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Rise the Euphrates

3.79 of 5 stars 3.79  ·  rating details  ·  146 ratings  ·  20 reviews
Intelligent and compassionate, this brilliant debut novel is at once unique and universal (Amy Tan). After witnessing the slaughter of her family and many of her people, a young Armenian woman emigrates to America, where she inadvertently infuses her only daughter with a crippling legacy of anger, shame, and a survivor's guilt.
Hardcover, 370 pages
Published March 29th 1994 by Random House
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Rise the Euphrates by Carol EdgarianMorir en Marash by Eduardo BedrossianDe lágrimas y sonrisas by Eduardo BedrossianThe Knock at the Door by Margaret Ajemian Ahnert
Books Set in Armenia
1st out of 4 books — 3 voters
Junction, Utah by Rebecca   LawtonSnow Falling on Cedars by David GutersonLe Divorce by Diane JohnsonA Deconstructed Heart by Shaheen Ashraf-AhmedNampally Road by Meena Alexander
Culture Clash
34th out of 56 books — 11 voters


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Community Reviews

(showing 1-30 of 338)
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Sue
Excellent story: historically informative, although it's told from a modern day perspective; well-developed characters; excellent pace!

Had I not read this book, the Turkish massacre of the Armenians in 1915 would have been just another phrase passing by my eyes in various things I read. Now, it will never be that again. I will stop and mourn for those who died and those who lost families, just as I mourn for many with tragic, unexplainable, unacceptable losses.

In addition to the greater depth o
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Jane Lancellotti
I read a lot, and this is one of my favorite novels. It is one of the great pleasures of life -- a book with the kind of depth that catches your attention and won't let go. What blew me away were Edgarian's artful turns from the story of genocide to the story of a mother and daughter whose love is suffused with the shame of all that has come before. I wasn't looking for a history lesson, and Rise the Euphrates transcends historical events into a timeless rendering of the ways in which the human ...more
Sara
I lived for a while in Turkey, and am very aware of how the Turks view the Armenian "situation" as something that never happened. I have heard it from both sides, and it's hard to see how thinking people can ignore something that is so clearly a part of history. The story was a tad self-absorbed, but an interesting exploration of guilt passed from one generation to the next. Like any holocaust story, there is the insistence that we not forget -- and we shouldn't -- but neither should we be requi ...more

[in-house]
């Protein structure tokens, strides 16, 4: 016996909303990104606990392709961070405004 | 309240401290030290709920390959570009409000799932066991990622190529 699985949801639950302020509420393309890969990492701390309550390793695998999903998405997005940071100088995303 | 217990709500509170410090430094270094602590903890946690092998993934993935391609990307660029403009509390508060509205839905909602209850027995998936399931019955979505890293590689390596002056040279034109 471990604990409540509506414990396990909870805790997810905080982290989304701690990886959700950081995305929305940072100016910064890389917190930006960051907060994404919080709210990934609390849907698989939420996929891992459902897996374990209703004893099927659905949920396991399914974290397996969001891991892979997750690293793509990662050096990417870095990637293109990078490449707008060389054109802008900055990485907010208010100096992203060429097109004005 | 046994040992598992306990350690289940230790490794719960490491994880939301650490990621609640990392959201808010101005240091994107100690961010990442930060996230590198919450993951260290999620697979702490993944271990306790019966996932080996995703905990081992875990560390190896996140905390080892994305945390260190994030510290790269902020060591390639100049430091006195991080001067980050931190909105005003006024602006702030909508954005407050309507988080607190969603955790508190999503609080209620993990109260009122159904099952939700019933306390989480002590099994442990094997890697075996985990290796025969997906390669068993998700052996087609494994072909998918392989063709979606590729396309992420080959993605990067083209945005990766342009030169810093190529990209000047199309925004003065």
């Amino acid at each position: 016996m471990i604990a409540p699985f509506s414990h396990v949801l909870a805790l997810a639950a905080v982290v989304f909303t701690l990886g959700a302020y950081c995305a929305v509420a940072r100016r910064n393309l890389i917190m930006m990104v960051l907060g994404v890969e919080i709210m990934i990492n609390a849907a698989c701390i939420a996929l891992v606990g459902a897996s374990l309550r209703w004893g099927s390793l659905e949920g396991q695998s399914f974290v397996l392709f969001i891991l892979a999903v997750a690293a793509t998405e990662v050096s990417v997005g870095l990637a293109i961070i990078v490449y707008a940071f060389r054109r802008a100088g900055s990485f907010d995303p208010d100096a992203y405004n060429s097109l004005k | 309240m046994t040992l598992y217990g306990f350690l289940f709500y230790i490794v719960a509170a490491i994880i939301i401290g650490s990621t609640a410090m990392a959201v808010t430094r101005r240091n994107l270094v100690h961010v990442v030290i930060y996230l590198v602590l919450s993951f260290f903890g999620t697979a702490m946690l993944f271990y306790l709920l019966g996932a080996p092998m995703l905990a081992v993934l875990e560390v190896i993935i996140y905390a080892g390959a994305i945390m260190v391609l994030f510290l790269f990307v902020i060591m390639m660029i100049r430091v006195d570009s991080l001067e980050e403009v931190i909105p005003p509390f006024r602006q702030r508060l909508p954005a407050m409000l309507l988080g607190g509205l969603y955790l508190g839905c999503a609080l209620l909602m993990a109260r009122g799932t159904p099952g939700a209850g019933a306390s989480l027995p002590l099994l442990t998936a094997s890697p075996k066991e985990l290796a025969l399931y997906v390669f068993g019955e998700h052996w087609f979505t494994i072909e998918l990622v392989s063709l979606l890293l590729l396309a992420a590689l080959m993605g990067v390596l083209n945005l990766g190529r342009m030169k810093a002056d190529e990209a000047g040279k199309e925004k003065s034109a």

Karen Merrifield
Good book about Armenian genocide which is not written about as much as the Holocaust, to my awareness. I liked this book better than Edgarian's newest book because in this one the characters were really fleshed it---felt like I knew them.
Alesa
I was eager to read this book, because it was (kind of) about the Armenian genocide. I hoped it would be as substantial as The Sandcastle Girls and The Gendarme, both of which addressed a similar topic, but were also very strong novels as literature, which excellent character development, important human insights, and good plotting to boot.

Rise the Euphrates, however, was a disappointment. Early on, when the author used the verb "lurched" twice in just three pages, I decided to give her a break
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Pat
Ethnic coming of age story. Main character is Seta.
First half sounded exactly like Meriden. Takes place in Memorial, Ct.
Grandmother escapes Turkish massacre of Armenians and comes to U.S.
Marries. Her husband works in ball bearing factory.
Relationship between women/mother & child intense.
Really takes place in Newington.
Impressive, fascinating.
Monique
"Rise the Euphrates" was a hard book to read. Genocide is a difficult subject and the grandmother in the story was a frustrating character. I liked the middle and end of the book (told from the daughter and granddaughter's perspectives) much more than the first part which was told by the grandmother. I think Carol Edgarian is an excellent author and she does a very good job with a tough subject: How do subsequent generations deal with the horrific effects of genocide (in this case the Turks murd ...more